We found Saturday afternoon’s walk in a leaflet “Walking By Bus“. It’s one of a series issued by the City and County of Swansea. The bus service was infrequent so we drove from Rhosili to Llanmadoc car park (£1 honesty box). The north Gower coast is different in character from the south and is estuarine rather than the open sea of Swansea Bay. This area of North Gower is owned and managed by the National Trust. The map below shows the extent of Whiteford Burrows Nature Reserve.
- Whiteford Burrows National Nature Reserve – a mosaic of important habitats that supports many rare plants. Mudflats, saltmarsh and sand dunes
- Lanmadoc Church – reputedly on the site of an earlier building, the current church dates from the 13th century
- Views over Loughor Estuary
- View from the churchyard of Whiteford Point Lighthouse. It was built in 1865 and sits just above low water about half a mile from the shore. At low tide the lighthouse is accessible on foot but you are told to seek advice before attempting the walk as it can be treacherous. The 61ft (18.6m) tower was constructed with eight cast iron rings bolted together externally. A wrought iron balcony is bolted to the 7th ring and is accessible from the 8th. It was preceded for a few years by a wooden structure topped by a light.
High Tide Surrounds the Lighthouse
The walk described in the leaflet is about 2.25 miles. We didn’t start at the bus stop but at the car park. In theory the path is a loop but due to a collapsed causeway, breached this winter by the sea, we had to retrace our steps and miss the rest of the sea wall, Cwm Ivy Woods and the final climb back to the main road. We did, however, double back from the car park to look at Llanmadoc church.
From the car park head down the lane to Cwm Ivy, through a NT gate (where we read the notice telling that the sea wall was impassable) and continue down this track to a T-junction.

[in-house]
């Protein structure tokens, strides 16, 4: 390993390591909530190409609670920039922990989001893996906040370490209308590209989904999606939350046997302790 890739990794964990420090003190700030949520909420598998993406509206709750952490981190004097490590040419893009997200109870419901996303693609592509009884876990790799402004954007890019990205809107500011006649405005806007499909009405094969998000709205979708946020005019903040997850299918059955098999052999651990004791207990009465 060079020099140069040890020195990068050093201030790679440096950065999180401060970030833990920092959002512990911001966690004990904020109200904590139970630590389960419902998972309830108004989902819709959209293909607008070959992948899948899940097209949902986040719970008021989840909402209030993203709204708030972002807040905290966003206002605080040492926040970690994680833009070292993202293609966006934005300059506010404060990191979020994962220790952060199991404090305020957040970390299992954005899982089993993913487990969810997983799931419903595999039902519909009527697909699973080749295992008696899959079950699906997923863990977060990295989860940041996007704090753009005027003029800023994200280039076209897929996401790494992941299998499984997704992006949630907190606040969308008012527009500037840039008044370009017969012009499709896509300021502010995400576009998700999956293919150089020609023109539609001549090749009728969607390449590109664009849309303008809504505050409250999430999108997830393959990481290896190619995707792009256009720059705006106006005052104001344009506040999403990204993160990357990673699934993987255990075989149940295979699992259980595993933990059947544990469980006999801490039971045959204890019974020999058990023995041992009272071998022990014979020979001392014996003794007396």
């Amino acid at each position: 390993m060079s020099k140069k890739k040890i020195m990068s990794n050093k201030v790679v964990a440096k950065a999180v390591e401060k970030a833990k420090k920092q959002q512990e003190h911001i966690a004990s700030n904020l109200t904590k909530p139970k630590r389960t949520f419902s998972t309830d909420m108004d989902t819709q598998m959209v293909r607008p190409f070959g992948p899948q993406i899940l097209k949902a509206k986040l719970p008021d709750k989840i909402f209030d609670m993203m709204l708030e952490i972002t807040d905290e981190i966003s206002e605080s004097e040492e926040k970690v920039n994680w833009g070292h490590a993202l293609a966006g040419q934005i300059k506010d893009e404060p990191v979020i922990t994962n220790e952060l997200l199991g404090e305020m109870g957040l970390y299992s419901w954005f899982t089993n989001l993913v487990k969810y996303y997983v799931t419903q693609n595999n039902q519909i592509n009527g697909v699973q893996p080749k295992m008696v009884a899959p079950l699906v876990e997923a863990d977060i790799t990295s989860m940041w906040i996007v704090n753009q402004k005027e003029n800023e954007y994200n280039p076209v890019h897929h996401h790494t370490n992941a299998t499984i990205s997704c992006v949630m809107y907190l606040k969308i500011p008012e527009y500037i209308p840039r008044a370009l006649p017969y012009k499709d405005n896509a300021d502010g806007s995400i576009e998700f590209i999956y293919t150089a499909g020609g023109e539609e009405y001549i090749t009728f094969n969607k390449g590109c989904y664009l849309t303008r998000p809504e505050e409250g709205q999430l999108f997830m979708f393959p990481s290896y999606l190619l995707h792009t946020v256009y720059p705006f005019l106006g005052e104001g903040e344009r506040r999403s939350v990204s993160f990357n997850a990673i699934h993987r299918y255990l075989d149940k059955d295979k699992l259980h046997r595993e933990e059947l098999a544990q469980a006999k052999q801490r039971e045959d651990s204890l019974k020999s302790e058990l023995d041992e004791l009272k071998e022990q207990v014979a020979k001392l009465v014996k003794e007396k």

Sign at T-Junction
Path through Whiteford Woods
Turn right, through the gate and walk along the wood edge past Burrows Cottage. This is a National Trust Cottage that can be rented for holidays.
About halfway along the mainly conifer woodland path is a brand new bird hide. I don’t think we saw more than one bird as we sat there but it proved to be a good picnic lunch spot out of the cold wind.
No birds today – view from the bird hide
After the bird hide we came across a few cars parked outside Cwm Ivy Lodge Bunkhouse. This is another remote NT place to stay on Gower. As the woodland peters out the sandy Coast Path continues north towards the estuary. We decided to follow the causeway to the right as far as the breached area and then turn back to retrace our steps.
The Sea Wall/Causeway
Breach in the Sea Wall
We passed the car park and climbed the road to visit Saint Madoc’s church with its fine view over the estuary with a glimpse of the lighthouse.
“Whiteford Lighthouse is listed by Cadw as Grade II* as a rare survival of a wave-swept cast-iron lighthouse in British coastal waters, and an important work of cast-iron architecture and nineteenth-century lighthouse design and construction.” [source]
At the end of the afternoon we drove back to Port Eynon, supped on fish and chips at The Seafarer, almost on the beach, and headed to the Village Hall for the Swansea Accordian Orchestra’s 600th performance at 7pm.